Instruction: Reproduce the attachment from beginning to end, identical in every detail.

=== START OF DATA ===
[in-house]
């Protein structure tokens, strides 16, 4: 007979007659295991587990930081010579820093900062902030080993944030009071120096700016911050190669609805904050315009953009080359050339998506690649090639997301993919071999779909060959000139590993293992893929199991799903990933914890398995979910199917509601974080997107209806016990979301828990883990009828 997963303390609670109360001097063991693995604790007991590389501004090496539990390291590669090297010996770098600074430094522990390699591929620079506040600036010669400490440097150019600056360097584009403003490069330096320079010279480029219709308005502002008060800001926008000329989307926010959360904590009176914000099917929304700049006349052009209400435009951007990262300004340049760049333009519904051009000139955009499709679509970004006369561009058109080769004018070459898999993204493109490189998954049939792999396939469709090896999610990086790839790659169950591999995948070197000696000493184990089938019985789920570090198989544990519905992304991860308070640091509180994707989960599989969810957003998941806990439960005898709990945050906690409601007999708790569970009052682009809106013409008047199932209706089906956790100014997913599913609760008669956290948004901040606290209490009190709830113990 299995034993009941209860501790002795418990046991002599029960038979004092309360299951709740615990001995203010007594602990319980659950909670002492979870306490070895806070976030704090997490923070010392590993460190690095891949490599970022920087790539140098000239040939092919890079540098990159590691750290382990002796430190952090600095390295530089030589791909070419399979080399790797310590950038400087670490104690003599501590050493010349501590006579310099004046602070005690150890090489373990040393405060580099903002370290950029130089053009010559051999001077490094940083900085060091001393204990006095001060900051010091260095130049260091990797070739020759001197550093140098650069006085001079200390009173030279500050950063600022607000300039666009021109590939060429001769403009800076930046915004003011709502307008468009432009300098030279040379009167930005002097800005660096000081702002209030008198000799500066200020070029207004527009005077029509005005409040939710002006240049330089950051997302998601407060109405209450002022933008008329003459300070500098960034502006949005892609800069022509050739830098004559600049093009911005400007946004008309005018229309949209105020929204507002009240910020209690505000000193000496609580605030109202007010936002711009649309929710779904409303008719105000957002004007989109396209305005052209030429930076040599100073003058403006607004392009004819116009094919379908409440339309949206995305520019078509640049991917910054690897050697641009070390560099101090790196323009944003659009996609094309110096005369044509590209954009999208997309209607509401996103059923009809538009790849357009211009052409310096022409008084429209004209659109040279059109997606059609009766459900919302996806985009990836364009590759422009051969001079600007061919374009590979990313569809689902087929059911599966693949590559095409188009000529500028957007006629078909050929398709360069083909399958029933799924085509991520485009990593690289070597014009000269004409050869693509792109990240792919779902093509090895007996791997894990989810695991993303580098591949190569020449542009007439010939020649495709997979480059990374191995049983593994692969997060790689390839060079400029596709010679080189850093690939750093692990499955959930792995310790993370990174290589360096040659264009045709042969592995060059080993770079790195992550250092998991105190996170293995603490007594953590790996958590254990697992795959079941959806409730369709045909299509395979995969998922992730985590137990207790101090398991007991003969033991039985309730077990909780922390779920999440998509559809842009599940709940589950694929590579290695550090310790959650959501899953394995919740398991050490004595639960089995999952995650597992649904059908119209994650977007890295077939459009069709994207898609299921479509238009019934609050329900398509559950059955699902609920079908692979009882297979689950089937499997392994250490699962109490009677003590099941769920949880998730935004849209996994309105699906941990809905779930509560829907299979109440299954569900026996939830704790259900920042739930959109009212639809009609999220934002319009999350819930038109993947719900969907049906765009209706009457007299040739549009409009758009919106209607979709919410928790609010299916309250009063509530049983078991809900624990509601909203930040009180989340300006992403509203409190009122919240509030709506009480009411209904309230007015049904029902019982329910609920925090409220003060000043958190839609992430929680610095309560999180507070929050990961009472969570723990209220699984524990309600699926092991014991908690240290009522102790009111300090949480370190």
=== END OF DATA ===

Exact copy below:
[in-house]
């Protein structure tokens, strides 16, 4: 007979007659295991587990930081010579820093900062902030080993944030009071120096700016911050190669609805904050315009953009080359050339998506690649090639997301993919071999779909060959000139590993293992893929199991799903990933914890398995979910199917509601974080997107209806016990979301828990883990009828 997963303390609670109360001097063991693995604790007991590389501004090496539990390291590669090297010996770098600074430094522990390699591929620079506040600036010669400490440097150019600056360097584009403003490069330096320079010279480029219709308005502002008060800001926008000329989307926010959360904590009176914000099917929304700049006349052009209400435009951007990262300004340049760049333009519904051009000139955009499709679509970004006369561009058109080769004018070459898999993204493109490189998954049939792999396939469709090896999610990086790839790659169950591999995948070197000696000493184990089938019985789920570090198989544990519905992304991860308070640091509180994707989960599989969810957003998941806990439960005898709990945050906690409601007999708790569970009052682009809106013409008047199932209706089906956790100014997913599913609760008669956290948004901040606290209490009190709830113990 299995034993009941209860501790002795418990046991002599029960038979004092309360299951709740615990001995203010007594602990319980659950909670002492979870306490070895806070976030704090997490923070010392590993460190690095891949490599970022920087790539140098000239040939092919890079540098990159590691750290382990002796430190952090600095390295530089030589791909070419399979080399790797310590950038400087670490104690003599501590050493010349501590006579310099004046602070005690150890090489373990040393405060580099903002370290950029130089053009010559051999001077490094940083900085060091001393204990006095001060900051010091260095130049260091990797070739020759001197550093140098650069006085001079200390009173030279500050950063600022607000300039666009021109590939060429001769403009800076930046915004003011709502307008468009432009300098030279040379009167930005002097800005660096000081702002209030008198000799500066200020070029207004527009005077029509005005409040939710002006240049330089950051997302998601407060109405209450002022933008008329003459300070500098960034502006949005892609800069022509050739830098004559600049093009911005400007946004008309005018229309949209105020929204507002009240910020209690505000000193000496609580605030109202007010936002711009649309929710779904409303008719105000957002004007989109396209305005052209030429930076040599100073003058403006607004392009004819116009094919379908409440339309949206995305520019078509640049991917910054690897050697641009070390560099101090790196323009944003659009996609094309110096005369044509590209954009999208997309209607509401996103059923009809538009790849357009211009052409310096022409008084429209004209659109040279059109997606059609009766459900919302996806985009990836364009590759422009051969001079600007061919374009590979990313569809689902087929059911599966693949590559095409188009000529500028957007006629078909050929398709360069083909399958029933799924085509991520485009990593690289070597014009000269004409050869693509792109990240792919779902093509090895007996791997894990989810695991993303580098591949190569020449542009007439010939020649495709997979480059990374191995049983593994692969997060790689390839060079400029596709010679080189850093690939750093692990499955959930792995310790993370990174290589360096040659264009045709042969592995060059080993770079790195992550250092998991105190996170293995603490007594953590790996958590254990697992795959079941959806409730369709045909299509395979995969998922992730985590137990207790101090398991007991003969033991039985309730077990909780922390779920999440998509559809842009599940709940589950694929590579290695550090310790959650959501899953394995919740398991050490004595639960089995999952995650597992649904059908119209994650977007890295077939459009069709994207898609299921479509238009019934609050329900398509559950059955699902609920079908692979009882297979689950089937499997392994250490699962109490009677003590099941769920949880998730935004849209996994309105699906941990809905779930509560829907299979109440299954569900026996939830704790259900920042739930959109009212639809009609999220934002319009999350819930038109993947719900969907049906765009209706009457007299040739549009409009758009919106209607979709919410928790609010299916309250009063509530049983078991809900624990509601909203930040009180989340300006992403509203409190009122919240509030709506009480009411209904309230007015049904029902019982329910609920925090409220003060000043958190839609992430929680610095309560999180507070929050990961009472969570723990209220699984524990309600699926092991014991908690240290009522102790009111300090949480370190």